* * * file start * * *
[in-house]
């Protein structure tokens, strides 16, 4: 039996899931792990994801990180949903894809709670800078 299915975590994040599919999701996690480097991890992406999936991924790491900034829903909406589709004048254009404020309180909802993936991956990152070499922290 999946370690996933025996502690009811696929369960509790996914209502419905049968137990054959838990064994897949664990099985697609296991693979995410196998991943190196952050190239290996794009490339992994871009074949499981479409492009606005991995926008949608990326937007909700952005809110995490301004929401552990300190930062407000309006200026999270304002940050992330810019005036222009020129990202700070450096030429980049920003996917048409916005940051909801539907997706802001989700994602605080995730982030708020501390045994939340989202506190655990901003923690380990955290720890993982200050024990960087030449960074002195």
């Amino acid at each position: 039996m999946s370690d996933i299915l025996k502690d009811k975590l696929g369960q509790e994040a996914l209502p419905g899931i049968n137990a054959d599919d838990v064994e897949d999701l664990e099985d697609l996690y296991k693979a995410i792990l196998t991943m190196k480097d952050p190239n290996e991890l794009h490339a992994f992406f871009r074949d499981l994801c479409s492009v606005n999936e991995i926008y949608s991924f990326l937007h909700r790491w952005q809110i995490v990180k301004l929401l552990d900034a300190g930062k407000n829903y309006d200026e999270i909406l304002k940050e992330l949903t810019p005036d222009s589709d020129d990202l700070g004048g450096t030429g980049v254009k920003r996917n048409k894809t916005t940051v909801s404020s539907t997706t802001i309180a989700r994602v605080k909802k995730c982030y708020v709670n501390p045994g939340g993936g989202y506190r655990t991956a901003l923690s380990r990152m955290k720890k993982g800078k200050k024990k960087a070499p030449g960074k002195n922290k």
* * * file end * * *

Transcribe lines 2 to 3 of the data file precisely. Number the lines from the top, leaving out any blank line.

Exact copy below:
């Protein structure tokens, strides 16, 4: 039996899931792990994801990180949903894809709670800078 299915975590994040599919999701996690480097991890992406999936991924790491900034829903909406589709004048254009404020309180909802993936991956990152070499922290 999946370690996933025996502690009811696929369960509790996914209502419905049968137990054959838990064994897949664990099985697609296991693979995410196998991943190196952050190239290996794009490339992994871009074949499981479409492009606005991995926008949608990326937007909700952005809110995490301004929401552990300190930062407000309006200026999270304002940050992330810019005036222009020129990202700070450096030429980049920003996917048409916005940051909801539907997706802001989700994602605080995730982030708020501390045994939340989202506190655990901003923690380990955290720890993982200050024990960087030449960074002195």
């Amino acid at each position: 039996m999946s370690d996933i299915l025996k502690d009811k975590l696929g369960q509790e994040a996914l209502p419905g899931i049968n137990a054959d599919d838990v064994e897949d999701l664990e099985d697609l996690y296991k693979a995410i792990l196998t991943m190196k480097d952050p190239n290996e991890l794009h490339a992994f992406f871009r074949d499981l994801c479409s492009v606005n999936e991995i926008y949608s991924f990326l937007h909700r790491w952005q809110i995490v990180k301004l929401l552990d900034a300190g930062k407000n829903y309006d200026e999270i909406l304002k940050e992330l949903t810019p005036d222009s589709d020129d990202l700070g004048g450096t030429g980049v254009k920003r996917n048409k894809t916005t940051v909801s404020s539907t997706t802001i309180a989700r994602v605080k909802k995730c982030y708020v709670n501390p045994g939340g993936g989202y506190r655990t991956a901003l923690s380990r990152m955290k720890k993982g800078k200050k024990k960087a070499p030449g960074k002195n922290k």